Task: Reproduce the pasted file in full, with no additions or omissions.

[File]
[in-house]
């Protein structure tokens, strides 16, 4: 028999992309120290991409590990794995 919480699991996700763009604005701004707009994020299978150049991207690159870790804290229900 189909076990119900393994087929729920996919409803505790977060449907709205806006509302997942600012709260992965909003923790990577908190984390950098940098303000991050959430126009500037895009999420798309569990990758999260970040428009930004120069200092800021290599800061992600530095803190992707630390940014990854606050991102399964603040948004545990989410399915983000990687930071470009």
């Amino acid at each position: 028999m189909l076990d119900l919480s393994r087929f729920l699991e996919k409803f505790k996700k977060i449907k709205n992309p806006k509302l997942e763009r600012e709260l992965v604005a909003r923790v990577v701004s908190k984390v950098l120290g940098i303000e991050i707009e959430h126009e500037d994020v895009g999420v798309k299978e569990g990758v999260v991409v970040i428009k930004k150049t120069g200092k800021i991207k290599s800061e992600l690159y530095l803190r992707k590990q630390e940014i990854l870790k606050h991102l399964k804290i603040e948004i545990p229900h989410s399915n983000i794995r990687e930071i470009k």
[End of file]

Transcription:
[in-house]
């Protein structure tokens, strides 16, 4: 028999992309120290991409590990794995 919480699991996700763009604005701004707009994020299978150049991207690159870790804290229900 189909076990119900393994087929729920996919409803505790977060449907709205806006509302997942600012709260992965909003923790990577908190984390950098940098303000991050959430126009500037895009999420798309569990990758999260970040428009930004120069200092800021290599800061992600530095803190992707630390940014990854606050991102399964603040948004545990989410399915983000990687930071470009």
């Amino acid at each position: 028999m189909l076990d119900l919480s393994r087929f729920l699991e996919k409803f505790k996700k977060i449907k709205n992309p806006k509302l997942e763009r600012e709260l992965v604005a909003r923790v990577v701004s908190k984390v950098l120290g940098i303000e991050i707009e959430h126009e500037d994020v895009g999420v798309k299978e569990g990758v999260v991409v970040i428009k930004k150049t120069g200092k800021i991207k290599s800061e992600l690159y530095l803190r992707k590990q630390e940014i990854l870790k606050h991102l399964k804290i603040e948004i545990p229900h989410s399915n983000i794995r990687e930071i470009k």